But even "good enough for all practical purposes" numbers will be hard to come by as there are so many variables. I wonder how much truth could be had just looking at power output v/s fuel consumption curves? Fuel burn at slightly different engine speeds will have slightly different efficiencies and is obviously one variable but there are probably many more. Fuel burn as reported by a skipper is full of variables and usually not very accurate. The reporting skippers will profoundly disagree of course but they usually won't even know what half the variables are.

To me the amount of reduced fuel consumption is a small benefit to have but I am not the skipper of a Hat w big DD engines. Nore is my boat extremely overpowered. So if I had a motivation to overprop it would be very small.

One catergory of boats that would have large motivation to overprop for reduced fuel burn would be passagemakers. I know little about passagemakers and have no idea if they overprop but knowing would seem appropriate information for this thread. I would think they would need to be powered for low fuel burn so the power loading would fall into a small range. No over powered boats here. Since really rough going would definitely come to pass and at least some extra power would be needed for that so underpowering would not be attractive at all. So .. a narrow range of power loading. Since one would need full power at times I would think overpropping on a passagemaker would be too undesirable to consider.

The KK 42 and W40 are both overpowered w the Lehman so some observations and running numbers could be had here and some passagemaking has probably been done w the Lehman. Fuel burn numbers in those boats during some passagemaking should be better than most. I suspect boats of this type probably just run slower for better fuel burn rather than overprop so they may not have much information re overpropping. And perhaps like me they don't overprop for other reasons.
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Old 07-26-2014, 12:56 PM   #34
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indeed and with overdrive and carbed engines a big loss was pumping losses associated with creating that vacuum in the manifold. Lower RPMs with overdrive reduced those losses.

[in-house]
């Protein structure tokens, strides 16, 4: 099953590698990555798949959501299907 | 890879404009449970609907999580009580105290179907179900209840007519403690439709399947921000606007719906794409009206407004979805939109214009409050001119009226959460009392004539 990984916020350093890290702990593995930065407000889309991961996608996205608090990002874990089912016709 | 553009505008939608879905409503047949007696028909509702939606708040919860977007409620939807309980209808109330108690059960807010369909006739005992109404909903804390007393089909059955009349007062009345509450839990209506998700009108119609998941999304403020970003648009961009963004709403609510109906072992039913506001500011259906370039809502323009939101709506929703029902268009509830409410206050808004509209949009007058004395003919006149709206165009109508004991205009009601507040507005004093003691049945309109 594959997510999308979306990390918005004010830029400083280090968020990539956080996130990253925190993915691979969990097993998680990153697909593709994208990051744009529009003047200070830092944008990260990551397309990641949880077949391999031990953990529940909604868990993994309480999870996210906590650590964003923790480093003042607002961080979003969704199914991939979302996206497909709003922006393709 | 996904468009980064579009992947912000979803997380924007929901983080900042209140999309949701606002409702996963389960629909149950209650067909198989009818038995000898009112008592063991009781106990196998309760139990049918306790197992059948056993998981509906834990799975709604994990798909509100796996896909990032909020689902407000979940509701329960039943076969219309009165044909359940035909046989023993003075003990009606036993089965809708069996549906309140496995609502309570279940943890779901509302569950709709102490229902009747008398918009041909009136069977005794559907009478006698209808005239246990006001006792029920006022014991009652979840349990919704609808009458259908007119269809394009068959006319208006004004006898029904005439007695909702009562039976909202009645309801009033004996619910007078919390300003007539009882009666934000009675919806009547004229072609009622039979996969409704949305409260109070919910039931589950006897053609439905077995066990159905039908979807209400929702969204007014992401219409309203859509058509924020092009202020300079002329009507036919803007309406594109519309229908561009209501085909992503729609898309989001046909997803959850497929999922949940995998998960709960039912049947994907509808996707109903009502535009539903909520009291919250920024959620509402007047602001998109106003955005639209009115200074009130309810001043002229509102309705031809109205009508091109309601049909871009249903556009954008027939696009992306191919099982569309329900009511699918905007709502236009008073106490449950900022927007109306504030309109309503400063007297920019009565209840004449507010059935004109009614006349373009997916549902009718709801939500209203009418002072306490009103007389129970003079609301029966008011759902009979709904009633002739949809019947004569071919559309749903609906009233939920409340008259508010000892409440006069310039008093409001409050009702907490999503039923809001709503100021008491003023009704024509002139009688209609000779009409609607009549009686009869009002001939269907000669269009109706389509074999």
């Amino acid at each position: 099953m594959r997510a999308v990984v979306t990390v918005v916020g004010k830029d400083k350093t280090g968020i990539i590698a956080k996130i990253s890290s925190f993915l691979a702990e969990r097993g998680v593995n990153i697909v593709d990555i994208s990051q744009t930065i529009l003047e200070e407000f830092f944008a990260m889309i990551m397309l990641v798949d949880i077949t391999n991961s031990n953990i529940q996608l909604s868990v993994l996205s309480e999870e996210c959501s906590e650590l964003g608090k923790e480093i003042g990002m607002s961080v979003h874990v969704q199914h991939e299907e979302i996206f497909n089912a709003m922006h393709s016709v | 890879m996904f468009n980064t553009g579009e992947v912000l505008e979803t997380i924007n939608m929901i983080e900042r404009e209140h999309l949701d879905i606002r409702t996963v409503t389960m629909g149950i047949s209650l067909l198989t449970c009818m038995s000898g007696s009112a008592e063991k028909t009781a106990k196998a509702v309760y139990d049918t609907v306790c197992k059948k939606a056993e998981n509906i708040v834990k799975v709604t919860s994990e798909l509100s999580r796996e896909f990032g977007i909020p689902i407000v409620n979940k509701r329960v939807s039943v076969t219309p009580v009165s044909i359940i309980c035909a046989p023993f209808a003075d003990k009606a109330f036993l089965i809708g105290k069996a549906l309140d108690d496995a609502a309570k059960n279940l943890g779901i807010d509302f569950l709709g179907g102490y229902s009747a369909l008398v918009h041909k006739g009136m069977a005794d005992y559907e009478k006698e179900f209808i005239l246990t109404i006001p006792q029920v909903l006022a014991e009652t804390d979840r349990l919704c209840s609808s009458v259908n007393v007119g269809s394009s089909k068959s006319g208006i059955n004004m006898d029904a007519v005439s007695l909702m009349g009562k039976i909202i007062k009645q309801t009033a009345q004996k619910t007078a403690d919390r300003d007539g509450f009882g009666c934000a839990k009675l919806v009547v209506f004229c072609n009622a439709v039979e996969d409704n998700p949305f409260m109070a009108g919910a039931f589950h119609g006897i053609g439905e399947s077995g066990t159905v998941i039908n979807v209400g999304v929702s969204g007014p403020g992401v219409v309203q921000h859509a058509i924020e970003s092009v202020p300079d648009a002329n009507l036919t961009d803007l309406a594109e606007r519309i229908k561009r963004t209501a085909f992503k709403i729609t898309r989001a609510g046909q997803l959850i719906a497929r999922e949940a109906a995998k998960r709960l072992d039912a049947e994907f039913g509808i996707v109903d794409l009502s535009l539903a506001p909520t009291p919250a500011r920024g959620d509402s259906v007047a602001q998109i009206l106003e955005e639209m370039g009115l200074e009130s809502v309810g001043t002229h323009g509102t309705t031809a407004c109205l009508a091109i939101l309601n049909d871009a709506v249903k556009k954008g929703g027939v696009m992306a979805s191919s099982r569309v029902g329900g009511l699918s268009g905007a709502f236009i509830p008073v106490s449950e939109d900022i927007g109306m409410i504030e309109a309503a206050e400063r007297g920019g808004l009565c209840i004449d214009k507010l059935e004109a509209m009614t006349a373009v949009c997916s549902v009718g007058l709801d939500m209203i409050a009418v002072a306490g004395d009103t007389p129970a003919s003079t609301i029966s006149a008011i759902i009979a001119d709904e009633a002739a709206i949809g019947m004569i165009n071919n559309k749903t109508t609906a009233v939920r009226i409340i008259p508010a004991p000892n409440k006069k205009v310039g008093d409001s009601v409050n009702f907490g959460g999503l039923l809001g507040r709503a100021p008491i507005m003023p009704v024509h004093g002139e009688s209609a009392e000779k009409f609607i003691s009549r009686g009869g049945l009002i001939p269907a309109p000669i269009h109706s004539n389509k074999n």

Diesels run unthrottled so pumping losses are reduced. The idea of running at the point of maximum BSFC has merit but within most reasonable operating ranges it probable is a nearly flat curve.

Over loading increases head and piston temps as well due to lower air flow vs fuel supplied to increase HP for rev up.
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Old 07-26-2014, 01:05 PM   #35
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As well as less coolant circulated and less lube oil circulated.
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Old 07-27-2014, 06:55 AM   #36
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>As well as less coolant circulated and less lube oil circulated.<

So what?

The mfg gives a HP and Torque curve that works for his engine, usually from 1200-1500 up to flank..

As long as all the limits are observed , the engine should lube and cool properly for the life of the engine.

Owners hardly need to second guess the engine mfg to obtain normal service life.

Usually the only hassles are engines that are auto transplants that do not have 4 or 5 service ratings and are light duty at best.

There simply loading to 1 hp per 3 cubic inches of eng disp. will keep the engine intact. when used 24/7.
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Old 07-27-2014, 10:07 AM   #37
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Owners hardly need to second guess the engine mfg to obtain normal service life.
Exactly and for that reason owners should not second guess manufacturers about propping either.
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Old 07-27-2014, 10:57 AM   #38
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As a matter of fact, I do have some real data to share. Last year I switched from a 17x13 DynaQuad 4-blade prop to an 18x14 DynaJet 3-blade prop. According to all of the prop calculators, Michigan Wheel and my local prop specialist, the new prop should have been 2" over-pitched. Otherwise, it was an ideal prop.